- In the past two quarters, U.S. corporations outside the finance industry posted their fattest margins since 1950, explaining why stock markets keep hitting all-time highs.
- “Workers may be tired of seeing the fruits of their labor go to corporations making record-breaking earnings,” Chris Rhomberg, a professor of sociology at Fordham University, stated.
- Businesses paid their employees 12 percent more in the last quarter from a year earlier, but profits were up 37 percent, so price increases more than covered their increased costs.
Matthew Boesler, Joe Deaux, and Katia Dmitrieva from Bloomberg write:
“In the second year of a pandemic that began by wiping out 20 million jobs, American workers are doing surprisingly well. It’s just that American business is doing even better.
In the past two quarters, U.S. corporations outside of the finance industry posted their fattest margins since 1950 — one reason why stock markets keep hitting all-time highs.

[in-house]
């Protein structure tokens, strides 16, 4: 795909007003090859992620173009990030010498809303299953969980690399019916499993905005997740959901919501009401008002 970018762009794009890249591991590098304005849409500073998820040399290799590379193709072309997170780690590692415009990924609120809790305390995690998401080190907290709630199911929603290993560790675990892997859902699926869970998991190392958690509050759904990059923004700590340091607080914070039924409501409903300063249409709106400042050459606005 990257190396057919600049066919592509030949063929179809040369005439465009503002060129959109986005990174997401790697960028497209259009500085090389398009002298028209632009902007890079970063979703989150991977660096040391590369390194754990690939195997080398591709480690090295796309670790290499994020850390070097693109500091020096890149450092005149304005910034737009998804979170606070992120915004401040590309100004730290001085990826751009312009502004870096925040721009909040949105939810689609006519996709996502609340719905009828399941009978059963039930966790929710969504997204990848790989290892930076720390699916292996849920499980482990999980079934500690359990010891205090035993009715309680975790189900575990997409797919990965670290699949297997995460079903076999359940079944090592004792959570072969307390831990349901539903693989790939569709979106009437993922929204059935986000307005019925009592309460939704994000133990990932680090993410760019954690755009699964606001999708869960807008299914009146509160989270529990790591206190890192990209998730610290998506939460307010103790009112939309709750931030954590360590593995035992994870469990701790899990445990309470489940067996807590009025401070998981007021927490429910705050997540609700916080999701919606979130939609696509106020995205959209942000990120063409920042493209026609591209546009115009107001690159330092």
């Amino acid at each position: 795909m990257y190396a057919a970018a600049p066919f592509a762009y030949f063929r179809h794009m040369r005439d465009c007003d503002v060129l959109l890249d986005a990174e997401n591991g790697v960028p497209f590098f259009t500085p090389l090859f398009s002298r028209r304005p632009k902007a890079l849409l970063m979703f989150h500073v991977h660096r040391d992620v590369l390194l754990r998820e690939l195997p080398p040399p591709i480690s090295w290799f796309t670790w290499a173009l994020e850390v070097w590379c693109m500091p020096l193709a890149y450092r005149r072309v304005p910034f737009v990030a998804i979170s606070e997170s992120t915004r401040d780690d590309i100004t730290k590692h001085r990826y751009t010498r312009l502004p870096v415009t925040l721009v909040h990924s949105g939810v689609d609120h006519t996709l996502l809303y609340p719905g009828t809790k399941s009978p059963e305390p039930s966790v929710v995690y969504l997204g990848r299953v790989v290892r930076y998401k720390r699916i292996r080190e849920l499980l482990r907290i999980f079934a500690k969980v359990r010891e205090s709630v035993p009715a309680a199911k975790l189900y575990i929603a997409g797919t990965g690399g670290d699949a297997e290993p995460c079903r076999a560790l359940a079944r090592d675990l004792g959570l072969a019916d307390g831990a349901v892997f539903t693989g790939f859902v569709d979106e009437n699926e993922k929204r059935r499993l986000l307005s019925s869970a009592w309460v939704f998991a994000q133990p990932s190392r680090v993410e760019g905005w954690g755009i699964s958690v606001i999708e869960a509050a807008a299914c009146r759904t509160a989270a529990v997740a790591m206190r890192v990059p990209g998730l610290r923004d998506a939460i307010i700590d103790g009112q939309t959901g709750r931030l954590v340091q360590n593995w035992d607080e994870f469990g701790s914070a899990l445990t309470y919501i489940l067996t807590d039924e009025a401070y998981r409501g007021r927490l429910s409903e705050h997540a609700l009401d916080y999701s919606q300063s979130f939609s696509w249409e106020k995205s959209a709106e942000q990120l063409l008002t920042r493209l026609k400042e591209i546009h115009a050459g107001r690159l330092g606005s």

On earnings calls, plenty of executives complained about the squeeze from rising costs of labor as well as materials. But overall, profits were up 37% from a year earlier, according to data out last week from the Commerce Department.
Businesses have been paying out more cash to their employees too, with total compensation up 12% in the last quarter from a year earlier. That’s partly because millions of Americans went back to work — but also because many got a raise when they did so. Hourly earnings broadly kept up with the fast-rising cost of living, and in some low-pay industries like leisure and hospitality they comfortably outpaced it…”
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